Limited-stage Hodgkin lymphoma (HL) is a highly curable malignancy when treated with combination chemotherapy with or without radiotherapy (RT).51 The majority of patients experience long-term survival but remain at risk for late treatment-related complications, particularly those related to RT, including second malignancies and cardiovascular disease.76
In an attempt to balance the risks and benefits of the use of RT for patients with limited stage HL, especially potential long-term toxicity, the Lymphoma Tumor Group at BC Cancer introduced a treatment policy change in July 2005 recommending an approach based on 18F-fluorodeoxyglucose (FDG) positron emission tomography after two cycles of chemotherapy (PET2). Patients achieving a complete response (CR) after two cycles of ABVD, defined as a negative PET2, were recommended to receive two additional cycles of ABVD without RT. Patients with a positive PET2 were switched to involved nodal radiotherapy (INRT), with the rationale that using non-cross-resistant RT has the potential to eradicate possible residual disease implied by persistent PET positivity despite ABVD.8
Patients age >15 years diagnosed with limited stage classical HL between July 2005 and April 2016 were identified in the BC Cancer Lymphoid Cancer Database. Limited stage was defined as Ann Arbor stage IA, IB or IIA, with or without associated contiguous extranodal extension, and with the largest single mass measuring <10 cm. Patients were not otherwise categorized into favorable or unfavorable subgroups because erythrocyte sedimentation rate is not routinely tested at our institution. Diagnostic biopsies were reviewed by an expert BC Cancer hematopathologist and classified according to the World Health Organization Classification.109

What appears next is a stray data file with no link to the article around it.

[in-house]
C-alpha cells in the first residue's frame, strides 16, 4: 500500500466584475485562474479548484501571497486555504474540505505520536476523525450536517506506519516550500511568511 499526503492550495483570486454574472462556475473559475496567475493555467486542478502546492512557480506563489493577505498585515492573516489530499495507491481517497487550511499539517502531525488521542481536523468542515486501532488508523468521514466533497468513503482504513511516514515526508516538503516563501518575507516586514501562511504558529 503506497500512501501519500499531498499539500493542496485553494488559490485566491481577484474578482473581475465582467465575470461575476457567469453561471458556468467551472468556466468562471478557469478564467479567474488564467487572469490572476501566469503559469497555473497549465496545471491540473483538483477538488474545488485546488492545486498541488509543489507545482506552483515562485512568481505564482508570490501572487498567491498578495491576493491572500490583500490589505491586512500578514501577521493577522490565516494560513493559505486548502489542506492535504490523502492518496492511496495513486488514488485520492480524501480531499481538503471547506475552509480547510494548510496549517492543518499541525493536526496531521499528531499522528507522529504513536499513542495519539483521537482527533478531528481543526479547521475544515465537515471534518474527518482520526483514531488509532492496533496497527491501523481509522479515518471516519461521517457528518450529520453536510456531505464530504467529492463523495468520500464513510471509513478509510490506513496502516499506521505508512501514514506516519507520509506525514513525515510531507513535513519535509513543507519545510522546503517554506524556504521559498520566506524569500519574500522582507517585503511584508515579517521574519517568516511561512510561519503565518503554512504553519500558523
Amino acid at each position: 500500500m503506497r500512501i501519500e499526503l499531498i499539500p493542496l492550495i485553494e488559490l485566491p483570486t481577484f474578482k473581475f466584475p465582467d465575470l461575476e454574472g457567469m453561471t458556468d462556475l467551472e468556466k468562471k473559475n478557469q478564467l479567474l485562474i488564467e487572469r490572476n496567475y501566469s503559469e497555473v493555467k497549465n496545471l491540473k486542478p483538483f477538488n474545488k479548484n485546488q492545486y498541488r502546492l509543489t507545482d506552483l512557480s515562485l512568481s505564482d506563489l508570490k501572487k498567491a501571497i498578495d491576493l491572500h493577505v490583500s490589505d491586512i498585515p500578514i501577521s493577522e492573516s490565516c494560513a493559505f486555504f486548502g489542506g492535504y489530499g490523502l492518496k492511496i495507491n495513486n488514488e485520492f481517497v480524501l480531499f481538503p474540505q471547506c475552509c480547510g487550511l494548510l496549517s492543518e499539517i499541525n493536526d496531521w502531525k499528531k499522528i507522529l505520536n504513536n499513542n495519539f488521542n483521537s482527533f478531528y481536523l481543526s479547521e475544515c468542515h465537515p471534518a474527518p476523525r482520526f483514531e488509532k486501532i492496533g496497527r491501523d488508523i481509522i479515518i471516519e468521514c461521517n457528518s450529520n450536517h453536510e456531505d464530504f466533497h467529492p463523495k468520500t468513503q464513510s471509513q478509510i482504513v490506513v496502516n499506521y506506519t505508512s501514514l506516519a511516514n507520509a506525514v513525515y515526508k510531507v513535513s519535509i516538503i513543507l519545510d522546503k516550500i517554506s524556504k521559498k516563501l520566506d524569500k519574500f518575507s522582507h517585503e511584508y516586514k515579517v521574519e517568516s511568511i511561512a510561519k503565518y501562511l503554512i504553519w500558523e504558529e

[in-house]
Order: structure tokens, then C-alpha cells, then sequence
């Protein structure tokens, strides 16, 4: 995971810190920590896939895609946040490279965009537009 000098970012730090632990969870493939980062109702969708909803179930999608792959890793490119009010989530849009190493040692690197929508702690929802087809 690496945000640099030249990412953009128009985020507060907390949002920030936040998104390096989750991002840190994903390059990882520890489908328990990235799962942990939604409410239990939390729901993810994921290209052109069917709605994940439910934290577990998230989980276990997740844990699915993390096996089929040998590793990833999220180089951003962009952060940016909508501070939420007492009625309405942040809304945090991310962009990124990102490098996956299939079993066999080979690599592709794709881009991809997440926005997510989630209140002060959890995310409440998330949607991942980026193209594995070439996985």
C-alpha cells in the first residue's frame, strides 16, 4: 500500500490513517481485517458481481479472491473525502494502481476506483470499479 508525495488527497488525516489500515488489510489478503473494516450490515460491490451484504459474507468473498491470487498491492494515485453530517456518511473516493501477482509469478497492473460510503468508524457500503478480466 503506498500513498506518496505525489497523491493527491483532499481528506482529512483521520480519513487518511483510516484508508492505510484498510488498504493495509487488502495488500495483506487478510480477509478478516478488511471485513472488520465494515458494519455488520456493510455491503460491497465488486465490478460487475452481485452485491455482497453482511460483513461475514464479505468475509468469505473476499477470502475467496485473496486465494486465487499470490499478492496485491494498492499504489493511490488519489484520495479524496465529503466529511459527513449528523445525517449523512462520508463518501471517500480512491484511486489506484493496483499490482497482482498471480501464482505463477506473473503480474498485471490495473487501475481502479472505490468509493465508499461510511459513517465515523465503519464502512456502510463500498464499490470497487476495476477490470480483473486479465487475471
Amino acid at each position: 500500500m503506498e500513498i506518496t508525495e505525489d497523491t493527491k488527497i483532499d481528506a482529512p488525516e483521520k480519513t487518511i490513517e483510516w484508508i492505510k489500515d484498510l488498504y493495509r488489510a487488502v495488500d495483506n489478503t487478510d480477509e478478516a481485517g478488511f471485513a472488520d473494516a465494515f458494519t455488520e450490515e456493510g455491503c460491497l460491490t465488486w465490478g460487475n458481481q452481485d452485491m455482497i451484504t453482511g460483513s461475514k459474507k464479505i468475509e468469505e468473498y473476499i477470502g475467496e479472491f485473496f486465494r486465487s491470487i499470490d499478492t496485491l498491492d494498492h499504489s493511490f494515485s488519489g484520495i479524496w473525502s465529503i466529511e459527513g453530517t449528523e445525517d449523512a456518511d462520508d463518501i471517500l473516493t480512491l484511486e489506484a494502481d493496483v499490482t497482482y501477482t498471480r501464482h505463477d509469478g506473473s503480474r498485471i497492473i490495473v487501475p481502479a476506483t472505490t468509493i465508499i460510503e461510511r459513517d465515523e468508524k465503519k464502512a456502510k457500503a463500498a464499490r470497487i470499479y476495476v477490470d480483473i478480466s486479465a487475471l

PET2 scans were performed and reported centrally at the BC Cancer – Vancouver Cancer Centre. Before January 2014, PET scans were interpreted based on the International Harmonization Project to categorize PET2 results as negative, indeterminate, or positive to guide therapy.11 Those with an indeterminate score were recommended to be treated as PET positive and receive INRT. This was replaced by the 5-point Deauville (D) scale in January 2014 where D1 and D2 were considered PET negative (i.e., a CR), D3-5 were considered PET positive, and cases with new uptake not felt to represent lymphoma were assigned a ‘X’ score.1312 Importantly, both systems considered the PET2 as positive if the maximum uptake was greater than the mediastinum and, therefore, requiring RT (i.e., including those with an indeterminate score).
A total of 286 prospectively diagnosed patients with stage IA, IB, or IIA HL diagnosed between 2005 – 2016 were identified. Of these, 47 were excluded for the following reasons: 37 nodular lymphocyte predominant HL, 9 illness/frailty at baseline precluding a PET-driven curative approach, and 1 in whom PET2 was not performed. Clinical characteristics of the 239 patients included in the current analysis are listed in Table 1. Patients were intended to receive two cycles of ABVD with curative intent, although 4 patients received a third cycle due to difficulty scheduling PET scans and 5 patients received ABVD-based alternating or hybrid regimens, which were considered to be equivalent to ABVD, by physician choice.1514 Following two cycles of initial chemotherapy, PET2 was negative in 210 (88%) patients, and positive in 29 (12%). The IHP response criteria were applied in 173 (72%) patients while Deauville criteria were applied to the remaining 66 (28%) patients, with no difference in the proportion of patients achieving a PET2 negative scan (88% vs. 86%, respectively, P=0.660).